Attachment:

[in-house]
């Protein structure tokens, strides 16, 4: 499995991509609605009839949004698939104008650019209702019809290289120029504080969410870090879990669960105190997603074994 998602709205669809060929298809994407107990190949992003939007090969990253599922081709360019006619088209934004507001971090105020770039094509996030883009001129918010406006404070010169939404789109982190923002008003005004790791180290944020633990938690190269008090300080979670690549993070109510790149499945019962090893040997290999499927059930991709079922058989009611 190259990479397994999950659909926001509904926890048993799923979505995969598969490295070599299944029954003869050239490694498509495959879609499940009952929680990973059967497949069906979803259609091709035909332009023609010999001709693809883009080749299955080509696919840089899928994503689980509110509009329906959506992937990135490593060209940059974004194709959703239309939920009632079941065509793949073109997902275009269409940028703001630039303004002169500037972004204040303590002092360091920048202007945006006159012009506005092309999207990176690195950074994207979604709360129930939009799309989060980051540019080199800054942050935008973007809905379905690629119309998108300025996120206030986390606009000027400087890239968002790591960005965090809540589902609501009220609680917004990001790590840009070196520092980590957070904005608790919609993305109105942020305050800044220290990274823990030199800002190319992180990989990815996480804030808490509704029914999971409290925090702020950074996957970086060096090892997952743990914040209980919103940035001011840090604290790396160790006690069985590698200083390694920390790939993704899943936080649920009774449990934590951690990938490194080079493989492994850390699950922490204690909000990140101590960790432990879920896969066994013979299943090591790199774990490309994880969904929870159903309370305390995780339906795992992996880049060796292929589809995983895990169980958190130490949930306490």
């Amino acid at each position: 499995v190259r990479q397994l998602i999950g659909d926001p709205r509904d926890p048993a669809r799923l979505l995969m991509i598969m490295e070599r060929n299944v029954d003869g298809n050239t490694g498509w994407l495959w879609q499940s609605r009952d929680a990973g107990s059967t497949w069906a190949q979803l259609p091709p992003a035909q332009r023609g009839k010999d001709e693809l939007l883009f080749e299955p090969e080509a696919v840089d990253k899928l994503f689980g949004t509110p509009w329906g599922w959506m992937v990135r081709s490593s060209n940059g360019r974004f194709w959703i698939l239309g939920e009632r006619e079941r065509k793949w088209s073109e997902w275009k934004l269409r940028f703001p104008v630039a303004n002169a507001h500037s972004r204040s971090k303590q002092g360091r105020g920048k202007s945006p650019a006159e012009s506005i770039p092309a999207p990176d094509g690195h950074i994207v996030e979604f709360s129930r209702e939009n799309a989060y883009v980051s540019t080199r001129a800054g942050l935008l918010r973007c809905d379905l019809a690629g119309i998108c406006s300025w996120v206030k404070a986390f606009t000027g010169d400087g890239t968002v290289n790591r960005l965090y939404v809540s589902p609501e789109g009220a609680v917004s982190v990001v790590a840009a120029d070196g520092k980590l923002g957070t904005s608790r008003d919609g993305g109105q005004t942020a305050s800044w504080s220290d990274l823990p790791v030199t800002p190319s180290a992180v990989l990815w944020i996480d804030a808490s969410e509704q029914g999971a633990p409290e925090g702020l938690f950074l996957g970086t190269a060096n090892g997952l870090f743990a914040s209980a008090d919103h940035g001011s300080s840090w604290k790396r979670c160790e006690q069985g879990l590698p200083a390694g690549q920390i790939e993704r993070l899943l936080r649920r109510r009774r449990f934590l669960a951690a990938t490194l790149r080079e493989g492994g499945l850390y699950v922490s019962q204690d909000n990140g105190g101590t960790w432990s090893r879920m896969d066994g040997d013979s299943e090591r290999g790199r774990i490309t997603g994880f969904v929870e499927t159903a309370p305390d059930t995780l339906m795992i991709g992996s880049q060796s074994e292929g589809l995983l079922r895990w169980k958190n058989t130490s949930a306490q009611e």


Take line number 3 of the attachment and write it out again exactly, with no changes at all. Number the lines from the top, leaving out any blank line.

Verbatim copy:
């Amino acid at each position: 499995v190259r990479q397994l998602i999950g659909d926001p709205r509904d926890p048993a669809r799923l979505l995969m991509i598969m490295e070599r060929n299944v029954d003869g298809n050239t490694g498509w994407l495959w879609q499940s609605r009952d929680a990973g107990s059967t497949w069906a190949q979803l259609p091709p992003a035909q332009r023609g009839k010999d001709e693809l939007l883009f080749e299955p090969e080509a696919v840089d990253k899928l994503f689980g949004t509110p509009w329906g599922w959506m992937v990135r081709s490593s060209n940059g360019r974004f194709w959703i698939l239309g939920e009632r006619e079941r065509k793949w088209s073109e997902w275009k934004l269409r940028f703001p104008v630039a303004n002169a507001h500037s972004r204040s971090k303590q002092g360091r105020g920048k202007s945006p650019a006159e012009s506005i770039p092309a999207p990176d094509g690195h950074i994207v996030e979604f709360s129930r209702e939009n799309a989060y883009v980051s540019t080199r001129a800054g942050l935008l918010r973007c809905d379905l019809a690629g119309i998108c406006s300025w996120v206030k404070a986390f606009t000027g010169d400087g890239t968002v290289n790591r960005l965090y939404v809540s589902p609501e789109g009220a609680v917004s982190v990001v790590a840009a120029d070196g520092k980590l923002g957070t904005s608790r008003d919609g993305g109105q005004t942020a305050s800044w504080s220290d990274l823990p790791v030199t800002p190319s180290a992180v990989l990815w944020i996480d804030a808490s969410e509704q029914g999971a633990p409290e925090g702020l938690f950074l996957g970086t190269a060096n090892g997952l870090f743990a914040s209980a008090d919103h940035g001011s300080s840090w604290k790396r979670c160790e006690q069985g879990l590698p200083a390694g690549q920390i790939e993704r993070l899943l936080r649920r109510r009774r449990f934590l669960a951690a990938t490194l790149r080079e493989g492994g499945l850390y699950v922490s019962q204690d909000n990140g105190g101590t960790w432990s090893r879920m896969d066994g040997d013979s299943e090591r290999g790199r774990i490309t997603g994880f969904v929870e499927t159903a309370p305390d059930t995780l339906m795992i991709g992996s880049q060796s074994e292929g589809l995983l079922r895990w169980k958190n058989t130490s949930a306490q009611e």